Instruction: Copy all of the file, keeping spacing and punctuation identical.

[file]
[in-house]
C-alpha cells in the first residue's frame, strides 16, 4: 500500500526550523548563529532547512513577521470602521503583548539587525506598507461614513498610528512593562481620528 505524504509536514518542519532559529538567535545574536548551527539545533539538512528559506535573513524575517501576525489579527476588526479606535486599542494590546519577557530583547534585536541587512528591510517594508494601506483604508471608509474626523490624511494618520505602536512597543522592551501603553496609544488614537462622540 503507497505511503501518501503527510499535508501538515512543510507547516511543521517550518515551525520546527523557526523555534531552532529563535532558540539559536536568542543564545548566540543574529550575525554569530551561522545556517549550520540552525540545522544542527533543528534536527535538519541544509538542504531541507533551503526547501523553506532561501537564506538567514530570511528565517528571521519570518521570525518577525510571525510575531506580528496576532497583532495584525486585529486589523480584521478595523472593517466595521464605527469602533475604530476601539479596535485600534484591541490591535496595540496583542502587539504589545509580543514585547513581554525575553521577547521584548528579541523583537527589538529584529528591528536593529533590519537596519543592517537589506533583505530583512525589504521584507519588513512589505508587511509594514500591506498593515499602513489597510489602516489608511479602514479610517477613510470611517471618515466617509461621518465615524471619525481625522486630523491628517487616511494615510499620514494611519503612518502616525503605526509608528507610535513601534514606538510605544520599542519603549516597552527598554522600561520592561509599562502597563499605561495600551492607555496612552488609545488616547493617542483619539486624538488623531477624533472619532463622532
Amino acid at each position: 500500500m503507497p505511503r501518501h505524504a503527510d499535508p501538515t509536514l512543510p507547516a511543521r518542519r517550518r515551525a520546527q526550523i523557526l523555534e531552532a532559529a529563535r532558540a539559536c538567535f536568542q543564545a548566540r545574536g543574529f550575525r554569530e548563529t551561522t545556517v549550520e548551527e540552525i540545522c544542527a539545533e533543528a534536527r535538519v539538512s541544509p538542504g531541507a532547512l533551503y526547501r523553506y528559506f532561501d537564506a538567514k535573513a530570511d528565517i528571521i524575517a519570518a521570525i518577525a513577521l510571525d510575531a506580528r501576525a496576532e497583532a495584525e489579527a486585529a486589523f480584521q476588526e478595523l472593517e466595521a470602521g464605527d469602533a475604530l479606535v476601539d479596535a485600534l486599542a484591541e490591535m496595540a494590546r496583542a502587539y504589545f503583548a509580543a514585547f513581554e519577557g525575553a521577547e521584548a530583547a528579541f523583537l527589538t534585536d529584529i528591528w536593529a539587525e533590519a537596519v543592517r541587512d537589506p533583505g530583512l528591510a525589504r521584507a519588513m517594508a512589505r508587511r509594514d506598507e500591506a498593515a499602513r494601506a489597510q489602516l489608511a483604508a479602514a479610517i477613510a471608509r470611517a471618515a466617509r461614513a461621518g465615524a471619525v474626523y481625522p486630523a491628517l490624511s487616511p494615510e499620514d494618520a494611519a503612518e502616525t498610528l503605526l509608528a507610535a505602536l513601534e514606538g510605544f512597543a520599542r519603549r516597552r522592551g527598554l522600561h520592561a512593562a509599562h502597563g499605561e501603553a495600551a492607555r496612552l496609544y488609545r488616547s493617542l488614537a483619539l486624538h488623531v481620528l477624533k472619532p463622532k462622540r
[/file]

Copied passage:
[in-house]
C-alpha cells in the first residue's frame, strides 16, 4: 500500500526550523548563529532547512513577521470602521503583548539587525506598507461614513498610528512593562481620528 505524504509536514518542519532559529538567535545574536548551527539545533539538512528559506535573513524575517501576525489579527476588526479606535486599542494590546519577557530583547534585536541587512528591510517594508494601506483604508471608509474626523490624511494618520505602536512597543522592551501603553496609544488614537462622540 503507497505511503501518501503527510499535508501538515512543510507547516511543521517550518515551525520546527523557526523555534531552532529563535532558540539559536536568542543564545548566540543574529550575525554569530551561522545556517549550520540552525540545522544542527533543528534536527535538519541544509538542504531541507533551503526547501523553506532561501537564506538567514530570511528565517528571521519570518521570525518577525510571525510575531506580528496576532497583532495584525486585529486589523480584521478595523472593517466595521464605527469602533475604530476601539479596535485600534484591541490591535496595540496583542502587539504589545509580543514585547513581554525575553521577547521584548528579541523583537527589538529584529528591528536593529533590519537596519543592517537589506533583505530583512525589504521584507519588513512589505508587511509594514500591506498593515499602513489597510489602516489608511479602514479610517477613510470611517471618515466617509461621518465615524471619525481625522486630523491628517487616511494615510499620514494611519503612518502616525503605526509608528507610535513601534514606538510605544520599542519603549516597552527598554522600561520592561509599562502597563499605561495600551492607555496612552488609545488616547493617542483619539486624538488623531477624533472619532463622532
Amino acid at each position: 500500500m503507497p505511503r501518501h505524504a503527510d499535508p501538515t509536514l512543510p507547516a511543521r518542519r517550518r515551525a520546527q526550523i523557526l523555534e531552532a532559529a529563535r532558540a539559536c538567535f536568542q543564545a548566540r545574536g543574529f550575525r554569530e548563529t551561522t545556517v549550520e548551527e540552525i540545522c544542527a539545533e533543528a534536527r535538519v539538512s541544509p538542504g531541507a532547512l533551503y526547501r523553506y528559506f532561501d537564506a538567514k535573513a530570511d528565517i528571521i524575517a519570518a521570525i518577525a513577521l510571525d510575531a506580528r501576525a496576532e497583532a495584525e489579527a486585529a486589523f480584521q476588526e478595523l472593517e466595521a470602521g464605527d469602533a475604530l479606535v476601539d479596535a485600534l486599542a484591541e490591535m496595540a494590546r496583542a502587539y504589545f503583548a509580543a514585547f513581554e519577557g525575553a521577547e521584548a530583547a528579541f523583537l527589538t534585536d529584529i528591528w536593529a539587525e533590519a537596519v543592517r541587512d537589506p533583505g530583512l528591510a525589504r521584507a519588513m517594508a512589505r508587511r509594514d506598507e500591506a498593515a499602513r494601506a489597510q489602516l489608511a483604508a479602514a479610517i477613510a471608509r470611517a471618515a466617509r461614513a461621518g465615524a471619525v474626523y481625522p486630523a491628517l490624511s487616511p494615510e499620514d494618520a494611519a503612518e502616525t498610528l503605526l509608528a507610535a505602536l513601534e514606538g510605544f512597543a520599542r519603549r516597552r522592551g527598554l522600561h520592561a512593562a509599562h502597563g499605561e501603553a495600551a492607555r496612552l496609544y488609545r488616547s493617542l488614537a483619539l486624538h488623531v481620528l477624533k472619532p463622532k462622540r